A number of habitat restoration actions benefitting the splittail are underway, including 29 species enhancement conservation measures being implemented through the Delta Stewardship Council (formerly known as CALFED). Restoration efforts completed at the Cosumnes River Preserve and Liberty Island in the Yolo Bypass and benefit splittail spawning efforts by creating new seasonal floodplains. Earlier this year, the California Fish and Game Commission set new state fishing regulations limiting take of splittail to two per day to help eliminate threats due to recreational fishing. Sacramento splittail is also one of the species targeted for protection under the multi-agency Bay Delta Conservation Plan.

Research has shown no evidence that south Delta water export operations have had a significant effect on splittail abundance, even though fish collection facilities can capture a large number of fish (up to 5.5 million) during wet years, when spawning on the San Joaquin River and other floodplains results in a spike in population numbers. The number of splittail captured by these facilities drops during dry years when recruitment is low (1,300 in 2007; about 5,000 in 2008) and the splittail is most vulnerable.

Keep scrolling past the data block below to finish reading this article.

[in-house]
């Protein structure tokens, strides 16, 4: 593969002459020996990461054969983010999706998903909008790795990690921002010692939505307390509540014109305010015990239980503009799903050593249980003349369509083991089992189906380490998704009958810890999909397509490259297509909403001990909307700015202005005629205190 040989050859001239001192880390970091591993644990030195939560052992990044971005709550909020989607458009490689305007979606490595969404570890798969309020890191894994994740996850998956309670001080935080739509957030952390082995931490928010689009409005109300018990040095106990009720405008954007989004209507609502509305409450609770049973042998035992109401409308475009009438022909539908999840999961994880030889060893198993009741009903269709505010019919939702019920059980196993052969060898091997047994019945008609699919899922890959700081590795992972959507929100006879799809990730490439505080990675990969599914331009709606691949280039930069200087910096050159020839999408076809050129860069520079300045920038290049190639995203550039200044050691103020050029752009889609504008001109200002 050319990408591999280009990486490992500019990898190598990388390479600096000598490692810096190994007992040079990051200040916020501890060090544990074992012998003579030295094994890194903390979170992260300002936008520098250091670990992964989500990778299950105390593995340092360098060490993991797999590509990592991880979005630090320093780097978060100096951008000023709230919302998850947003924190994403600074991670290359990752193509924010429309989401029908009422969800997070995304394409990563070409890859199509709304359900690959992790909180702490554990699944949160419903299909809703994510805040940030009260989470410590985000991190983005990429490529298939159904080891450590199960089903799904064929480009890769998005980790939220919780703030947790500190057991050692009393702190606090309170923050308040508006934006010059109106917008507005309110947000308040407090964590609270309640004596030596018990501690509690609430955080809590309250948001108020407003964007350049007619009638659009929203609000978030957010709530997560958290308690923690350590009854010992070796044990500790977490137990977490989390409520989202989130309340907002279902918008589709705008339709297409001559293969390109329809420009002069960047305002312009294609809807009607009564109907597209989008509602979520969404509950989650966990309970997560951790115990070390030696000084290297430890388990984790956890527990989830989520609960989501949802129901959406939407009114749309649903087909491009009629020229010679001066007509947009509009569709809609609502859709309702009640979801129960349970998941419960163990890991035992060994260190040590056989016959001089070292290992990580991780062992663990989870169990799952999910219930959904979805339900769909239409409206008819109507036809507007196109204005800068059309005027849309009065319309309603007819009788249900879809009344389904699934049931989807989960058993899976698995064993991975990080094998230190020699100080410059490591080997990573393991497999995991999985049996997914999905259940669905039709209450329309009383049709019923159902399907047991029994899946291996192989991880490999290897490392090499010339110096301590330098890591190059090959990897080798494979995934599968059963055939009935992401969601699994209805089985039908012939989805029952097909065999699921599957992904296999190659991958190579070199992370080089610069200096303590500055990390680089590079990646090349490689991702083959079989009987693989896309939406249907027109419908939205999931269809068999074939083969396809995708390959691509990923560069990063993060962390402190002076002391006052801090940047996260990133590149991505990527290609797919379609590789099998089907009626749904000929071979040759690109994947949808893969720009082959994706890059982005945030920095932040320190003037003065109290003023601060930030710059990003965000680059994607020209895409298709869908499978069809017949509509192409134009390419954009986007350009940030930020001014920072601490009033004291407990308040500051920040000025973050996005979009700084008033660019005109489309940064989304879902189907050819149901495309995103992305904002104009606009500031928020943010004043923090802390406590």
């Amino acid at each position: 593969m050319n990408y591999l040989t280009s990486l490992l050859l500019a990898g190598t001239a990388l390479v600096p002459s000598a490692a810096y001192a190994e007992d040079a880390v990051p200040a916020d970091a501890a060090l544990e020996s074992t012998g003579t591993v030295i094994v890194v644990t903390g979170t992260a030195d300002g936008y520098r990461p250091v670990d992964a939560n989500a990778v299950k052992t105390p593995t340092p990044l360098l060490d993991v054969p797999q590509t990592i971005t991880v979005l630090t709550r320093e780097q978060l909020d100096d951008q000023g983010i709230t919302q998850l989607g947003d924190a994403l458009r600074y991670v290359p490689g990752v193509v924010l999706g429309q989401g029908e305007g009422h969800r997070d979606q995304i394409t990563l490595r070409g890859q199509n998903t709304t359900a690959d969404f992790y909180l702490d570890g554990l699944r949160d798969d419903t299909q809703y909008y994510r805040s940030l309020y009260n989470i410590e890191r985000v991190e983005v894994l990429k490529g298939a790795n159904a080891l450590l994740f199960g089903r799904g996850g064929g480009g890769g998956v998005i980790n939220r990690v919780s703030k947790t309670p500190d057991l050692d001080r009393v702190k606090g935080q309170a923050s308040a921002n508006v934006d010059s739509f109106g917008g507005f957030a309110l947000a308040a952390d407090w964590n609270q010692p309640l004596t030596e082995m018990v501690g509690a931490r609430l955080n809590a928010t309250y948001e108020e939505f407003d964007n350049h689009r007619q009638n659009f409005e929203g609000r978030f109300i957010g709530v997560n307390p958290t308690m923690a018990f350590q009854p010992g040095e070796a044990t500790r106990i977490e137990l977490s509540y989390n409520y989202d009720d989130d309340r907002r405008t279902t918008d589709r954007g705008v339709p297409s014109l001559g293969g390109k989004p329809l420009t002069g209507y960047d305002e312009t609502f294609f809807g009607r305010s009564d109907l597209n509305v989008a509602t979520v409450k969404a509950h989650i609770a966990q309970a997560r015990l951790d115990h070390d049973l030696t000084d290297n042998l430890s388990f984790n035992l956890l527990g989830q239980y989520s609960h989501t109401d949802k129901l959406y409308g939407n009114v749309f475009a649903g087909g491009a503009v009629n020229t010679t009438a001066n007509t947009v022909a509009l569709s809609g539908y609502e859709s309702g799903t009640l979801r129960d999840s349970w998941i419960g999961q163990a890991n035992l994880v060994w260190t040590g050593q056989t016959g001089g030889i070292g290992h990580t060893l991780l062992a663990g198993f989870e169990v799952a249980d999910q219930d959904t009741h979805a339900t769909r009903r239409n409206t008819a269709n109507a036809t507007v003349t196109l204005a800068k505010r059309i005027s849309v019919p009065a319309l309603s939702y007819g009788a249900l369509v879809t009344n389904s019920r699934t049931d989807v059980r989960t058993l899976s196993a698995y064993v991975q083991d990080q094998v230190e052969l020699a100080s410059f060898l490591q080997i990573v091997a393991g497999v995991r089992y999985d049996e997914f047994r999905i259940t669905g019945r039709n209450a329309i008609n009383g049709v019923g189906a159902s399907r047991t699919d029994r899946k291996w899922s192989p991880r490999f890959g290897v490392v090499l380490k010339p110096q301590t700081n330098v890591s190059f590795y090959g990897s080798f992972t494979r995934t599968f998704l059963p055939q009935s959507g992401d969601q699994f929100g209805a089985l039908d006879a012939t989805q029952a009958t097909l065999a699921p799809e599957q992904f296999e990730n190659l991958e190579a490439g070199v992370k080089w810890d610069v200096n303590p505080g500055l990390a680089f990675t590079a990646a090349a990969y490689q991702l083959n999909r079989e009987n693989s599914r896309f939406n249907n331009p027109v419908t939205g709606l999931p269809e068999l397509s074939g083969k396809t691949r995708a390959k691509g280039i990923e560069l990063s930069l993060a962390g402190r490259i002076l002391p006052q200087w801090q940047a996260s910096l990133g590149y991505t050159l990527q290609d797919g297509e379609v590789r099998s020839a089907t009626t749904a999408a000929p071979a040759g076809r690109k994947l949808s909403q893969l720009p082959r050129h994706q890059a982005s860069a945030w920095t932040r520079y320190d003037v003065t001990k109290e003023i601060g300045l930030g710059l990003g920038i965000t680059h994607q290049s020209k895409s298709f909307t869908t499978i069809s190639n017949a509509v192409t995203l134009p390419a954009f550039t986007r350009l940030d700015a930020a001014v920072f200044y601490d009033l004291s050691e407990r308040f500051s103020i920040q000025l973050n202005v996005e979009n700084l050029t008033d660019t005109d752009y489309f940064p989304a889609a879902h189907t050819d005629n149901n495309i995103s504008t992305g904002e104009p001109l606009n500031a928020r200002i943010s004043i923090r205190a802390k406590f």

The Service did identify a separate Distinct Population Segment in San Pablo Bay but determined it did not warrant protection under the ESA. Recent studies have revealed that the genetic characteristics of the San Pablo population of splittail differ markedly from other populations, contributing significantly to the overall splittail population. The Service’s threats assessment for the San Pablo population did not indicate that the population is likely to become threatened or endangered now or in the foreseeable future. In addition, the Service found that the threats acted in a relatively uniform way throughout the range of the splittail, such that no significant portion of the species range warranted further consideration.